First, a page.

Theoretical physicist, and cosmologist, Stephen Hawking, recently suggested that the rapid technological advances could ultimately threaten the human race.
While the 75-year-old visionary felt that the advances combined with humanity’s naturally aggressive instincts would lead destruction by nuclear or biological war, the reality is that the degradation of everyday human performance has already been seen through the advancement of technology.
Computerization of the work place, communication, and everyday tasks is a silent and gradual ‘disease’ that creeps up, but results in a loss of function.
Primarily humans are born symmetrical and have the potential to perform equally well to either side. We are also born to be vertical and balanced around three axis.
For example, in good posture we would stand with our head directly and centrally balanced over the shoulders and spine.
This is challenged on a daily basis through actions such as texting on a mobile phone; sitting on the edge of a chair while working on a laptop, I pad or even staring into the lower than ideal screen.
In these positions, we take on what I refer to as a ‘floodlight’ position: our head is tilted forward, creating tension over the shoulder to be anchored at the lower back, and hence ‘pull and tilt’ the hips and pelvis, which can then have negative effects on the rear leg muscles.
This is typically augmented by twisting when people try to multi-task in the one space: The computer is then placed to one side of the desk, leaving an area for documents, and yet another direction for meetings and personal interaction. Add to this a chair that pivots and rotates, and a tendency to sit on the edge of the chair and the natural strength and good posture of the human design is totally destroyed. The ability to maintain full function of the lower back and joints, the stability of the hips and core, and balance that typifies the skeletal structure is all lost.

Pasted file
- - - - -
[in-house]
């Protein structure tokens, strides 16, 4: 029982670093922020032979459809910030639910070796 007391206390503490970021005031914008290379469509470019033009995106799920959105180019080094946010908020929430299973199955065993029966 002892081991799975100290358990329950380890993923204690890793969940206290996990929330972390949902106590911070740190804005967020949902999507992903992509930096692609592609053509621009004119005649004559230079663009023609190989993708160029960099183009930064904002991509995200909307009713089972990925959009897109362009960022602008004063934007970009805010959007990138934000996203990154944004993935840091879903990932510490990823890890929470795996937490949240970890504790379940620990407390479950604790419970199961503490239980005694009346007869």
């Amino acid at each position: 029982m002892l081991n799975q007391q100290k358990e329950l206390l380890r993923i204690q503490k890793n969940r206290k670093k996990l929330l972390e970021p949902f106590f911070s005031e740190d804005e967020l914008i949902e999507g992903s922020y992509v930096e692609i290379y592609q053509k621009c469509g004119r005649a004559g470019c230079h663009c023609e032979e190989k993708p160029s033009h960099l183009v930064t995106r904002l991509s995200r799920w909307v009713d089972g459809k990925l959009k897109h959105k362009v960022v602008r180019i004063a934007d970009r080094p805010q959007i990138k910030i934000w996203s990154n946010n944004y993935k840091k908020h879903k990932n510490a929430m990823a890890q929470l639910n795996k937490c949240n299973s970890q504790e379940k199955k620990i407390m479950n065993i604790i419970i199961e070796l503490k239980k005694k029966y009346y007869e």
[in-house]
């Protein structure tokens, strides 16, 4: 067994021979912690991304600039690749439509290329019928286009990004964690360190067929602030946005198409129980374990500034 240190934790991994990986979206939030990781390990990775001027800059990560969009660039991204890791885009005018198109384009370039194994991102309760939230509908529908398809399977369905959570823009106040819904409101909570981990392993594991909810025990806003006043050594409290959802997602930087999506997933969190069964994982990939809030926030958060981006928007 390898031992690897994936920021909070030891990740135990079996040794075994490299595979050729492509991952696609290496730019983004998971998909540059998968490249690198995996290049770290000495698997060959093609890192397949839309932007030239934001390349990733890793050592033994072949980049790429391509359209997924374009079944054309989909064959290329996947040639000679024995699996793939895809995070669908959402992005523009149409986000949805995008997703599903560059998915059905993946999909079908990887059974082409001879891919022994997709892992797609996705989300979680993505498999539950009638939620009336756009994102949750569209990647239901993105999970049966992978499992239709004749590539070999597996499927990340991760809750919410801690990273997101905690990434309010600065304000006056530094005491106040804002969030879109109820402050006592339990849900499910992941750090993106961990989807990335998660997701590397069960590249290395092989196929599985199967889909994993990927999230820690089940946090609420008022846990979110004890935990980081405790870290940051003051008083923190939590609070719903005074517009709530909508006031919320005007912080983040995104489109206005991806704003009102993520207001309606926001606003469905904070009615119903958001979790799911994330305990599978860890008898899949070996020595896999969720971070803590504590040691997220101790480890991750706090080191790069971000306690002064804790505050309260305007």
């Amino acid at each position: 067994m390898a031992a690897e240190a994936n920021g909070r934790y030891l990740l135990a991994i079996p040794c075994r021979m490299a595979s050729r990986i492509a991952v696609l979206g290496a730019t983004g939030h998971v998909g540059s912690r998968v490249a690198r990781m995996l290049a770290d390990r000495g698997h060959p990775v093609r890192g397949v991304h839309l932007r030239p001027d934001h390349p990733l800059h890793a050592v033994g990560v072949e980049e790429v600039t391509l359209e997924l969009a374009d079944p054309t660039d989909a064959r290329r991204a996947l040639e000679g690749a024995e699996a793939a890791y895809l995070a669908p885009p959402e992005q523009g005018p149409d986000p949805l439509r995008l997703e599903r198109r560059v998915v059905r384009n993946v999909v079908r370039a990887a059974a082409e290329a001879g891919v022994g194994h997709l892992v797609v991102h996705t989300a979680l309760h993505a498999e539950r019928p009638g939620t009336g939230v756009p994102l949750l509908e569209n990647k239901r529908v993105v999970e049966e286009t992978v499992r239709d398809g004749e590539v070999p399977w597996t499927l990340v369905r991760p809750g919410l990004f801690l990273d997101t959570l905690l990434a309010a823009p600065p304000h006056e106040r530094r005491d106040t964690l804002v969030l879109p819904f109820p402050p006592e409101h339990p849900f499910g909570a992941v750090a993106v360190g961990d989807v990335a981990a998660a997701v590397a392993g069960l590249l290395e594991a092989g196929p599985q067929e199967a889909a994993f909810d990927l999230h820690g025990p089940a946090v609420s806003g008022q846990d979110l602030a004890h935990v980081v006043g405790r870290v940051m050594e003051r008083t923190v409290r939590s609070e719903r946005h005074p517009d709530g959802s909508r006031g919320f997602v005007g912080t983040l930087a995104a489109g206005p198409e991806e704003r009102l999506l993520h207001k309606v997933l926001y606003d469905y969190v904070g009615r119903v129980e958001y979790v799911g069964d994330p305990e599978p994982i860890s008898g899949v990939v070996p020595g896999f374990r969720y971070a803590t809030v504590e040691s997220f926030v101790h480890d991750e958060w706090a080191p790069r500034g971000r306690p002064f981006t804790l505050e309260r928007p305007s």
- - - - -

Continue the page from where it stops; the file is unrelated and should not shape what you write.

Such twisted and distorted positions are held for hours at a time. The myth that the skeleton holds the muscle and soft tissue in place is soon disproven as the change in tension results in a semi-permanent structural distortion.
What has this to do with running? Everything!
Running is a non-contact, natural and intended action for humans: we are indeed designed and born to run.
Injuries come from either doing too much too soon – which typically results from over-loading the soft tissue with loads greater than they are currently capable of withstanding. With a normal erect posture and structure, running has a balanced minimal loading, but the simple and everyday example of an office set up given above can result in the tilting of hips.
When then hips tilt, there are several knock-on distortions: The head is then adjusted in order to keep the view of the screen horizontal as determined by the eyes: this results in the spine being bent to support the head.